Growing Pedophile Clusters are Shelters for Sex Offenders, Danger Zones for Public

Wednesday, September 09, 2009

By Edward Barnes



When police raided the home of convicted sex offender Phillip Garrido and freed Jaycee Lee Dugard, a girl who'd been kidnapped 18 years earlier, they were astounded to learn that more than 100 other sex offenders lived is the same area.

What they discovered is a trend that has been raising concerns among cops, local officials and experts across the country who study efforts to rein in sex offenders.

It is called clustering -- and it is raising alarms from coast to coast, from Florida to Iowa to California.

As states and municipalities have enacted laws that bar registered sex offenders from living near schools, playgrounds and other places where children congregate, they have been forced to settle down in more remote, often rural, areas where restrictions haven’t been imposed or there is enough space to avoid them.

Experts call that a recipe for disaster that could create far more danger to the public and undo all the work that imposing restrictive living measures for offenders has tried to accomplish.

That certainly was the case when police rescued Dugard, who was abducted in 1991 when she was 11 years old. Garrido, who lived in an unincorporated area near the run-down city of Antioch, Calif., just outside San Francisco, allegedly held her in a warren of tents in his back yard and fathered two children by her.

But Garrido wasn't the only one who was drawn to Antioch. It was the legal void that unincorporated areas provide -- a place where isolation and “a mind-your-own-business” attitude are cherished -- that attracted more than 100 other sex offenders to that one zip code, 94509. And it was that attitude that many say allowed Dugard's captivity to go on for so long.

And Antioch isn’t the only place where such a cluster can happen.

In Iowa, transient hotels outside Des Moines and other cities have largely been taken over by sex offenders who can no longer find legal housing inside the city limits. In addition, there are sex offenders who work and stay in Iowa cities during the day and simply drive out of city limits to sleep in their cars ar night.

In Florida, according to Prof. Jill Levenson, there are more than 100 sex offenders living in a 1-square-mile area of Broward County.

Levenson didn’t name the area, but Broward County has become famous for its inability to find homes for released offenders. Instead it houses them under a bridge on the Julia Tuttle Causeway. The only other location, according to local newspaper reports, is a swampy, isolated trailer park on the far west of the county.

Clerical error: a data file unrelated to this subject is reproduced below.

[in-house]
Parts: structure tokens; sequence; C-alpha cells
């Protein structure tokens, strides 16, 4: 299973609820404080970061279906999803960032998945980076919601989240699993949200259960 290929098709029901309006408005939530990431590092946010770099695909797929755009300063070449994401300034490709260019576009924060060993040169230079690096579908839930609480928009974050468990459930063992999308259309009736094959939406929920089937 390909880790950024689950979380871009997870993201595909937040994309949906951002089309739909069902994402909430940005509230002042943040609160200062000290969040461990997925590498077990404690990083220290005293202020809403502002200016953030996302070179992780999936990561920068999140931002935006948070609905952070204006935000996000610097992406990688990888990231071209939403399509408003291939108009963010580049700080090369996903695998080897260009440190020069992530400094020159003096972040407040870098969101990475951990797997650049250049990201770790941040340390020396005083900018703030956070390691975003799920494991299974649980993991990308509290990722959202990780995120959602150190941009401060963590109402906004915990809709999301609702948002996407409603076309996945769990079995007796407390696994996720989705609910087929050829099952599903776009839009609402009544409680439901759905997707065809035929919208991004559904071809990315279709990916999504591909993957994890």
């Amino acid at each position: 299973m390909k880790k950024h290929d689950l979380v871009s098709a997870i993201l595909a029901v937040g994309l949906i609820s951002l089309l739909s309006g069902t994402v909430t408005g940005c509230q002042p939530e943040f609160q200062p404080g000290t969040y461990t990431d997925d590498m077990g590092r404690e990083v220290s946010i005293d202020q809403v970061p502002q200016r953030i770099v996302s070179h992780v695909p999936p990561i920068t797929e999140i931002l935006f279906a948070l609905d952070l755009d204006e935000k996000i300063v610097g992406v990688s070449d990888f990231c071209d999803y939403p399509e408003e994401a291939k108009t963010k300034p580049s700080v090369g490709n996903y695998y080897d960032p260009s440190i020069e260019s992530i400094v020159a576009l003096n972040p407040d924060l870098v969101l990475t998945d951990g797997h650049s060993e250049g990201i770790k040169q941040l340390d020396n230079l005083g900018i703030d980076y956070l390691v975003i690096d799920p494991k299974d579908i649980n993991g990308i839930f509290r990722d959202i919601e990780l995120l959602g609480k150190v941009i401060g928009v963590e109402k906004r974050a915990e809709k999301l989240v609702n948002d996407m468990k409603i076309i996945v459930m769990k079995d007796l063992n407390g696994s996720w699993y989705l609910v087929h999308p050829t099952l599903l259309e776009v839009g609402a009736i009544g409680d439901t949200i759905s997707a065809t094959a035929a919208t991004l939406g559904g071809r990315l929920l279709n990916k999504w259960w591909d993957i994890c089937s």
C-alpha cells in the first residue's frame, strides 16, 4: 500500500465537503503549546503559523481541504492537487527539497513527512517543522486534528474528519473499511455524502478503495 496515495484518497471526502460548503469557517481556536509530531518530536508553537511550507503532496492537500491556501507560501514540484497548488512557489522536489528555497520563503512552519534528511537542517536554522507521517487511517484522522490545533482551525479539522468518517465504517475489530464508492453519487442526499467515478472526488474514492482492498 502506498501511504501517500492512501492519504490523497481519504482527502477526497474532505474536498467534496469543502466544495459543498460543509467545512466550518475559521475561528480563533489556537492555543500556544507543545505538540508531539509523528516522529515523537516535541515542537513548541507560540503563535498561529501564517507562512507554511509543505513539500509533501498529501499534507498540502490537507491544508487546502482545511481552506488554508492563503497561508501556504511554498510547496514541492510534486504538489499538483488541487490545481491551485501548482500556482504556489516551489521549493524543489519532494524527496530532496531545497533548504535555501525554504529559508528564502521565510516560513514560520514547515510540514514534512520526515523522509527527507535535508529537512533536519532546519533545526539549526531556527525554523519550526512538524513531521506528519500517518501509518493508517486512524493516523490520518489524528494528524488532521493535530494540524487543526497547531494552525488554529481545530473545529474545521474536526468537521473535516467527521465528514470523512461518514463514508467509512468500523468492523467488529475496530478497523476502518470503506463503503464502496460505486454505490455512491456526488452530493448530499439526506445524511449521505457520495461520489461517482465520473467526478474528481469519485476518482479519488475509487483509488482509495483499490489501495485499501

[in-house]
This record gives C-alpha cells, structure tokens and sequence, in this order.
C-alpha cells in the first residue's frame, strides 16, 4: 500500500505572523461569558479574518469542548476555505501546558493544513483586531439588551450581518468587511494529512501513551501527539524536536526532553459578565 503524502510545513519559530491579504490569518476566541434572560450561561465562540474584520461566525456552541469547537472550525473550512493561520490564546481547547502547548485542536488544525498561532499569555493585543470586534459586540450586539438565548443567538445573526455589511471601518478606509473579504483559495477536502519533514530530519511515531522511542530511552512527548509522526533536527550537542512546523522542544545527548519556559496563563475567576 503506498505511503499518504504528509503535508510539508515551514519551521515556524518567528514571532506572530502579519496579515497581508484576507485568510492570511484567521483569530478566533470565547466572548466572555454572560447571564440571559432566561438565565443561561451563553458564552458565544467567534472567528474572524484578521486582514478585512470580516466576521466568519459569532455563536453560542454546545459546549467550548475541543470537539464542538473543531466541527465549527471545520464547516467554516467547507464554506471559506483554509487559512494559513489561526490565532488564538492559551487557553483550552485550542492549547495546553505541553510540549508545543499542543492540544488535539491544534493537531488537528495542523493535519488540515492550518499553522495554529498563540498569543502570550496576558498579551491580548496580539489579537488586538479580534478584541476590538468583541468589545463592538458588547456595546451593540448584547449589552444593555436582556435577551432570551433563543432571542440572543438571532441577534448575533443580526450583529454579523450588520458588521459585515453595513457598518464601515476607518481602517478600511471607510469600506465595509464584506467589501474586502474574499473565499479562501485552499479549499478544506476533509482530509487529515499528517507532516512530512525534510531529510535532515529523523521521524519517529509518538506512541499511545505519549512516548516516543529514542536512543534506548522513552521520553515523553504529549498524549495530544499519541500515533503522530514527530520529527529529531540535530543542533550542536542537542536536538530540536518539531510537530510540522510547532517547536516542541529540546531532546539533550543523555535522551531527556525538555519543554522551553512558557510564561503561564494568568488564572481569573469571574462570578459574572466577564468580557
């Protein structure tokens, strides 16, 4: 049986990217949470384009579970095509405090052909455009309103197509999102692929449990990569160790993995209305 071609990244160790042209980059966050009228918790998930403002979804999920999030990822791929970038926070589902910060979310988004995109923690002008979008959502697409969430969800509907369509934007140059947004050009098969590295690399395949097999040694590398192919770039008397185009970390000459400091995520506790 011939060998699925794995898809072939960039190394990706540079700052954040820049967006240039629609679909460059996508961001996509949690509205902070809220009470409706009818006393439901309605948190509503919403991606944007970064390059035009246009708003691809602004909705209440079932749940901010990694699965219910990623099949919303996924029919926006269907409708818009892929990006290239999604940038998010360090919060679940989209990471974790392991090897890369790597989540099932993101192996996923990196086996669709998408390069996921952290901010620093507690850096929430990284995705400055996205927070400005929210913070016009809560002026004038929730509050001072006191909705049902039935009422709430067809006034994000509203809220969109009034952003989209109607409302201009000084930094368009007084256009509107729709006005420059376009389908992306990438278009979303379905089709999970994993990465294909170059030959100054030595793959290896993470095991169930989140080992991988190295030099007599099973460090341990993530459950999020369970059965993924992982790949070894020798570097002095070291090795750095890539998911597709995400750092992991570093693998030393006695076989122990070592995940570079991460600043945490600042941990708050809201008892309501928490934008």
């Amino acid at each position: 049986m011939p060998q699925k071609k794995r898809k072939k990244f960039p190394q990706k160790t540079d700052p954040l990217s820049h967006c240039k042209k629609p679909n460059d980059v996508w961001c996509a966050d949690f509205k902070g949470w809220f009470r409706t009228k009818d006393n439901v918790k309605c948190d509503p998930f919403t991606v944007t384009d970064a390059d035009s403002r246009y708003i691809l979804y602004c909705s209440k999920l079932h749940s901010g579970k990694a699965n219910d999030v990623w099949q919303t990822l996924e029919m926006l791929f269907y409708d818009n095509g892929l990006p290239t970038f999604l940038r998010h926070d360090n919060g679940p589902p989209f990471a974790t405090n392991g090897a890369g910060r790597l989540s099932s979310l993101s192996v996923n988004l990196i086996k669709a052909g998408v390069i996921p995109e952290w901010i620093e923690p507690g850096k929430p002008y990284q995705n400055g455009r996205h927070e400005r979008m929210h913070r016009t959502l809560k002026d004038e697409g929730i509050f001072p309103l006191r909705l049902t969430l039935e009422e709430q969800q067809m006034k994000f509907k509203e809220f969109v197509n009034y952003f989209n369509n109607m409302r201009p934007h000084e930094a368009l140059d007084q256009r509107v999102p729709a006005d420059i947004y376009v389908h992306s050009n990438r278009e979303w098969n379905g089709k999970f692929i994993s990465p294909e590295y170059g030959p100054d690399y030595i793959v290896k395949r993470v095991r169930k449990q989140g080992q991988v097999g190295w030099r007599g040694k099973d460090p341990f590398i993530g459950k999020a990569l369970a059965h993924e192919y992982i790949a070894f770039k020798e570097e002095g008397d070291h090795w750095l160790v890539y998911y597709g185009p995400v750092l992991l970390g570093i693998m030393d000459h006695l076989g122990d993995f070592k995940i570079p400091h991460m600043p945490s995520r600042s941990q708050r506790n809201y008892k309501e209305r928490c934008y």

In San Francisco, experts say, sex offenders are making up an ever-growing portion of the homeless population because there is literally nowhere in the city where they can live legally. “One hundred percent of San Francisco’s sex offenders are homeless,” says Robert Coombs of Calcasa, the California Coalition against Sexual Assault, “There is just nowhere they can live in the city.”

There are no national data on clustering. The few cases that are known have usually been found after a crime has been committed, or in the case of the Florida causeway because they were so blatant. This is partly because it is a new trend, and partly because restrictive laws are so new that just keeping up with enforcement has been a problem for police.

There are 674,000 convicted sex offenders in the United States. An estimated 100,000 of them have failed to register. And their sheer numbers are overwhelming police efforts to keep track of them, according to police and experts in the field.

But the prognosis for the future is grim as more and more states, counties and municipalities pass ever stricter sex-offender laws.

“The simple fact is that wherever restrictive laws are enacted, there is a good chance that clustering will occur,” Levenson said.

The irony of the situation is that efforts to rid towns of sex offenders may actually be making the situation worse. Experts say that as more governing bodies pass laws restricting where sexual offenders can live, the more inclined they are to find "cluster" areas where they can legally settle.

“Packing them away from cities means there are fewer treatment options, less oversight and less support,” say Miai Christopher, executive director of the Association for the Treatment of Sexual Abusers. “And stability is the most important element in keeping sex offenders from committing further crimes.”

“In neighborhoods near the clusters,” according to Levenson, “there is increased fear, people feel unsafe and they worry about whether they are more likely to be the victims of an offense.”

“It is not where they aren’t living that is the problem, it is where they are,” says Ernie Allen, president of the National Center for Missing and Exploited Children. “If you put these guys together it will lead to a higher incidence of sex abuse as they talk about this stuff. I see it as a dangerous trend.”